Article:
A teachers' union anonymous official? The no guts no glory UFT which should have blasted this news and demanded the closing and told teachers to stay out for their own safety instead of whining about the Taylor Law.

Another school:
At the Jamaica High School campus, which houses three schools, Carlos Borrero, principal of the High School for Community Leadership, blasted a robocall to parents the Sunday before schools closed for students, reporting the school had “one confirmed” case and another “preliminary positive” case identified over the prior two days — while students attended. One was a teacher, Borrero said. Asked about the announcement last week, the DOE would not give details.
“The city is no longer confirming information about individual cases due to the volume, but we support any school that wants to notify their community of a self-confirmed case,” said DOE spokeswoman Miranda Barbot.
And another - which I heard about on FB - maybe the most outrageous of all:
At the Grace Dodge High School campus in the Bronx, a teacher self-reported a positive COVID-19 test on Thursday, March 12, staffers said. The DOE did not close the school the next day, when kids still attended before de Blasio announced that all schools would close for students starting March 16.

Teachers received a form letter from Carranza confirming a staffer had tested positive, saying the building was “disinfected.” The school was not closed while teachers worked last week.
“We asked when students and parents would get notification, and they still haven’t gotten it,” a teacher said. The DOE had no comment.

At the Bronx’s Alfred E. Smith campus which houses three high schools, teachers reported for three days of training on remote-teaching to begin next week.

“Ten minutes before the end of the last day, the union rep walked through the hall and said, ‘You’re free to leave,’” a teacher said. She asked why.
As custodians arrived in Hazmat suits, the union rep replied, “There’s coronavirus in the building.”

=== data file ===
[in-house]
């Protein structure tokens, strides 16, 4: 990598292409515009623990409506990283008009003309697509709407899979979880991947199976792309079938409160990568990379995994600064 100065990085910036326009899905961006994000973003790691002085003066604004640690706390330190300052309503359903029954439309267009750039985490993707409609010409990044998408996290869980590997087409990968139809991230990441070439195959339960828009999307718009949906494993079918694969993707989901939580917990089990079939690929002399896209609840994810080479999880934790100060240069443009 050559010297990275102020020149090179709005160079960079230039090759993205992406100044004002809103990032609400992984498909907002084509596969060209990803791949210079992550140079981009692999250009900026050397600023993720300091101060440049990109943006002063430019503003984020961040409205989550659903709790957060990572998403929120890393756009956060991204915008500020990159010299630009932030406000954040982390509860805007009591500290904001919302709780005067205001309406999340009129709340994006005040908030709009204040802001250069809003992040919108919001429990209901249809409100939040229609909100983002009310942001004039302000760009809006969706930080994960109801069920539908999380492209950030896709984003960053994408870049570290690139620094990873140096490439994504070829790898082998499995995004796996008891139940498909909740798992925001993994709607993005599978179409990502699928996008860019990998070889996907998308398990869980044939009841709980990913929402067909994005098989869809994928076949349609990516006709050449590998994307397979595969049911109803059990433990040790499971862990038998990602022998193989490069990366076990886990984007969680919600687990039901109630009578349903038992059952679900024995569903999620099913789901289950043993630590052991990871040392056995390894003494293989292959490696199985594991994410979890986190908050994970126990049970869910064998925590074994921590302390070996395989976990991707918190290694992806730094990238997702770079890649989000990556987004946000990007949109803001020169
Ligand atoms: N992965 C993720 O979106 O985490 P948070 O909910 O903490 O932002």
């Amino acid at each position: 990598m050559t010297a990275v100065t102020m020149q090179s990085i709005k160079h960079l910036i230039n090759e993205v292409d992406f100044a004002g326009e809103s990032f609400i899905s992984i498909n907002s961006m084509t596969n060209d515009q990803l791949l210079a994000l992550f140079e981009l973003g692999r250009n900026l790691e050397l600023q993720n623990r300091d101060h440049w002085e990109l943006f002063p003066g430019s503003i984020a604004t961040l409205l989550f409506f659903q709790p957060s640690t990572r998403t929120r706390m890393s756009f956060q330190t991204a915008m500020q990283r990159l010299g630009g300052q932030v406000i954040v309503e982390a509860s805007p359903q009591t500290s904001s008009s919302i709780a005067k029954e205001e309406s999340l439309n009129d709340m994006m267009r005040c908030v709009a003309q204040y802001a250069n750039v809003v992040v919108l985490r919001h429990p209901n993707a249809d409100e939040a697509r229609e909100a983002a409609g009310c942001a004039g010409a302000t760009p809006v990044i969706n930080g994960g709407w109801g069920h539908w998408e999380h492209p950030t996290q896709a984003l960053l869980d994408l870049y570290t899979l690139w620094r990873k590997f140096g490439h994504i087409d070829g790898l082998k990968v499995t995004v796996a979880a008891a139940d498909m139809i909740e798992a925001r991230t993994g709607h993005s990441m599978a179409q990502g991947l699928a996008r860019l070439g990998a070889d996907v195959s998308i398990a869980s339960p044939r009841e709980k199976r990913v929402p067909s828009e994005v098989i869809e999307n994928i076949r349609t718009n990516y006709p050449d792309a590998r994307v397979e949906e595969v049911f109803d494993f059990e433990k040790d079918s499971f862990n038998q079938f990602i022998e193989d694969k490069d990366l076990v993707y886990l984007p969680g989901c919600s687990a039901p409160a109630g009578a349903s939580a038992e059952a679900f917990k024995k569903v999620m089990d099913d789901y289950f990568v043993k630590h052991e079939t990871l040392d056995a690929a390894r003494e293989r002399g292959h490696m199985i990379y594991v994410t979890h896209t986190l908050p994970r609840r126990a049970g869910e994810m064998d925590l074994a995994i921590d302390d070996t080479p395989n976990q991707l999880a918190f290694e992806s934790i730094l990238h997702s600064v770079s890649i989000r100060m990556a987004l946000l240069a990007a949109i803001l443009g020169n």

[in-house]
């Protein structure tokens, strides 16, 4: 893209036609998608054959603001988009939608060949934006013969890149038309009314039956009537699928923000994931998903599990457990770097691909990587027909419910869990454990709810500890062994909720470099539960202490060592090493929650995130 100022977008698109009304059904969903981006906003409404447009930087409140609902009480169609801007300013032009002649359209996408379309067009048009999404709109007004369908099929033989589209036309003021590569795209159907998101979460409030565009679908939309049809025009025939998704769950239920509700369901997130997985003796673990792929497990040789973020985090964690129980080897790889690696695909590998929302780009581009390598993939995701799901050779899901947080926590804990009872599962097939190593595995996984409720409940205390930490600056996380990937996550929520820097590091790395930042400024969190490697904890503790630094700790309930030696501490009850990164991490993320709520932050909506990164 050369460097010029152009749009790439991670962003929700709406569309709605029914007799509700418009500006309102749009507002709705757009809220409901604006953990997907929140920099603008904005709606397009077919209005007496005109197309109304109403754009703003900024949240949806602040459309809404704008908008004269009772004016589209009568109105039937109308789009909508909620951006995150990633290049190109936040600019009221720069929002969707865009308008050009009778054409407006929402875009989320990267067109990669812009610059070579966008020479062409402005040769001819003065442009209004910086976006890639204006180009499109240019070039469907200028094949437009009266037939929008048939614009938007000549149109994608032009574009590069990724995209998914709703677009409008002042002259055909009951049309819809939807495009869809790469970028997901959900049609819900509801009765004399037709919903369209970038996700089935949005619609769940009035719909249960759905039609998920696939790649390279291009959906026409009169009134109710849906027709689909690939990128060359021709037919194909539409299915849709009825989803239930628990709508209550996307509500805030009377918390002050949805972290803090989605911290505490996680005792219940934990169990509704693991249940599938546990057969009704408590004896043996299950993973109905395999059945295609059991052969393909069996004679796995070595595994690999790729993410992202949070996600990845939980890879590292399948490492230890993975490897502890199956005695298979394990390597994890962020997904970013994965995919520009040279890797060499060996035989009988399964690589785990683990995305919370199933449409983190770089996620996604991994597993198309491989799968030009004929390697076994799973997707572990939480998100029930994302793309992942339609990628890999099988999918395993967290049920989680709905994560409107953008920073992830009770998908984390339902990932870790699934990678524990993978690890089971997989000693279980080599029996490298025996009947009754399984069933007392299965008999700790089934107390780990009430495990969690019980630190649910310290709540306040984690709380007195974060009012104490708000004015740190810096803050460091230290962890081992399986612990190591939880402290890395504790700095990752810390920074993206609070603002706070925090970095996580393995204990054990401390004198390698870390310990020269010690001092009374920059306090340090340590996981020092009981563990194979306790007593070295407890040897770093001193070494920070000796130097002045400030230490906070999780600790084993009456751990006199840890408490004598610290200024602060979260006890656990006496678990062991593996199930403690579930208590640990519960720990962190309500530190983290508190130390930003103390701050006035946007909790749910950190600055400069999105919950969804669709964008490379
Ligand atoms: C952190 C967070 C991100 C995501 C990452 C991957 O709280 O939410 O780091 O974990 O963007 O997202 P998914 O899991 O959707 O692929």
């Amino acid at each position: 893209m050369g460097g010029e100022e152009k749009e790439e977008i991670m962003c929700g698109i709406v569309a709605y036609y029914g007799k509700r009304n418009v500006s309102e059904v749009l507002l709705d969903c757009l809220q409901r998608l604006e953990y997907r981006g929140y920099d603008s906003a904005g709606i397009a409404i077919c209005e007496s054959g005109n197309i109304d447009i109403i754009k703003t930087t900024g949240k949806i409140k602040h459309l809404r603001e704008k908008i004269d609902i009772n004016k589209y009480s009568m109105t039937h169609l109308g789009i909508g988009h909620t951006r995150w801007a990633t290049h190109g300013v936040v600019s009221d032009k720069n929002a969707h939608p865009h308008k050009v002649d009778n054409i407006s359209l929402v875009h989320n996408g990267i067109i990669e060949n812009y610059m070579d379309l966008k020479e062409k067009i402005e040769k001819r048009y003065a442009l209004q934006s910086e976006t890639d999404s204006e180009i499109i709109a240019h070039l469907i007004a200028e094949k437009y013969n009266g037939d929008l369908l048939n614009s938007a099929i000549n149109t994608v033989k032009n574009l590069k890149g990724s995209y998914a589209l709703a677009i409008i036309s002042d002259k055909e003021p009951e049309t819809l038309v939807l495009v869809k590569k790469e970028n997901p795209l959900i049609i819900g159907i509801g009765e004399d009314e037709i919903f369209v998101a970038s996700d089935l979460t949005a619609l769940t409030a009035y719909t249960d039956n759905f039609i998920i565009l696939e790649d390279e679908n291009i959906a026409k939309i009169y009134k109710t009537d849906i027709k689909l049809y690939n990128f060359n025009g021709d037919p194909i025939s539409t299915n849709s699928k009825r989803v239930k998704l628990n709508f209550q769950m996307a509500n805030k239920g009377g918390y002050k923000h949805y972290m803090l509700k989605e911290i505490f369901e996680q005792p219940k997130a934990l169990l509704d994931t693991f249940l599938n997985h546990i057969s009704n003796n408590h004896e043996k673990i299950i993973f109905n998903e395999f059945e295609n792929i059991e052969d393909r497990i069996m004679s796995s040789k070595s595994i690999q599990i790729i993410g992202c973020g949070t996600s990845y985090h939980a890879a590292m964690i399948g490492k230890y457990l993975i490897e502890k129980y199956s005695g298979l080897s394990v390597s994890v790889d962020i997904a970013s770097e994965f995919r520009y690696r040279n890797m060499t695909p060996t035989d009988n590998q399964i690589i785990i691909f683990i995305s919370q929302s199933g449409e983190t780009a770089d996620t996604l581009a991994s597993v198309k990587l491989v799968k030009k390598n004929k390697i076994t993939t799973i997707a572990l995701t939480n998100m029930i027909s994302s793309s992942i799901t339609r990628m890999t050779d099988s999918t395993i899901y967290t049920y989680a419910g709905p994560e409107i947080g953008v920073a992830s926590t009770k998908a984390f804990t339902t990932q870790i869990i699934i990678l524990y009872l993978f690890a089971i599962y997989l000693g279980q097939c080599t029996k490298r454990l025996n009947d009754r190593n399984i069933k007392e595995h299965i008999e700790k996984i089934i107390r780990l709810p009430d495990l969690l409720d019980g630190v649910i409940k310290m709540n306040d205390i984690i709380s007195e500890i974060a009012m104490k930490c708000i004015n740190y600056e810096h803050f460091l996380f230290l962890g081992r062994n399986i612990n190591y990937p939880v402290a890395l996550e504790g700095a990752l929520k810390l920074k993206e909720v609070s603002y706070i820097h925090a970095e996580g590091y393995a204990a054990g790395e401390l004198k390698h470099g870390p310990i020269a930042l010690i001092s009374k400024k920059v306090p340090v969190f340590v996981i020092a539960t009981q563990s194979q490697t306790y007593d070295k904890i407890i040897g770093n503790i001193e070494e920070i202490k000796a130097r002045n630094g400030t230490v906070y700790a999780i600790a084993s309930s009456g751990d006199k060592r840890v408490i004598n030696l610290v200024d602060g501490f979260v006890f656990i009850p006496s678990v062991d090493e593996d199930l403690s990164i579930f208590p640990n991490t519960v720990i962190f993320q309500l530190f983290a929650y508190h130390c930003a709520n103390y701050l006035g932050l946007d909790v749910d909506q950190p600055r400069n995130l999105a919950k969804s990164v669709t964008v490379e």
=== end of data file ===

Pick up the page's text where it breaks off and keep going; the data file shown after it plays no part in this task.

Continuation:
Hazmat suits while teachers were left in the building all day.
I'm sorry and I know there are many people at the UFT who are trying their best. But when in this article alone we have 4 schools where orders to close upon reports of positive tests were ignored, there is no escaping a failure of leadership where teachers and chapter leaders should know that their reports to the union would be made public to put pressure on the city to do the right thing. I love Sue Edelman and cheer her on but the UFT leadership should take the lead and not tail - put Sue out of business - don't worry Sue - I know they won't because covering for De Blasio and Caranza is never off the table.

The full article below:


‘Blood on their hands:’ Teachers say de Blasio and Carranza helped spread coronavirus

March 21, 2020 |
https://nypost.com/2020/03/21/blood-on-their-hands-teachers-say-de-blasio-and-carranza-helped-spread-coronavirus/

One after another, sick Brooklyn Technical High School teachers called union chapter leader Nate Bonheimer last week, to tell him they’d tested positive for COVID-19.

By Friday, five of them had shared the devastating news. But after being notified about each one, the city Department of Education still ordered the 6,000-student school’s 350 staffers to show up for work last week, saying the building had been cleaned.

“The DOE did not close the school for any of the cases,” said Bonheimer, who worries that inaction exposed others to the dreaded infection.

The city failed to follow a March 9 directive by the state Education Department that “requires an initial 24-hour closure, in order to begin an investigation to determine the contacts that the individual may have had within the school environment.”

DOE did not attempt to identify close contacts, Bonheimer said. “They did not alert the people who needed to know the most to protect themselves, their families and everyone else they came into contact with.”

One infected teacher was so torn by the secrecy he took it upon himself to personally let all his students know his condition.

Around the city, teachers and administrators are outraged that Mayor Bill de Blasio and Schools Chancellor Richard Carranza resisted a drum beat to close the public schools in the name of safety.

Some renamed the coronavirus  “Carranzavirus.”

“You say equity and excellence, but every other school district closed before you did. You had these kids like petri dishes spreading this to their families,” an administrator fumed.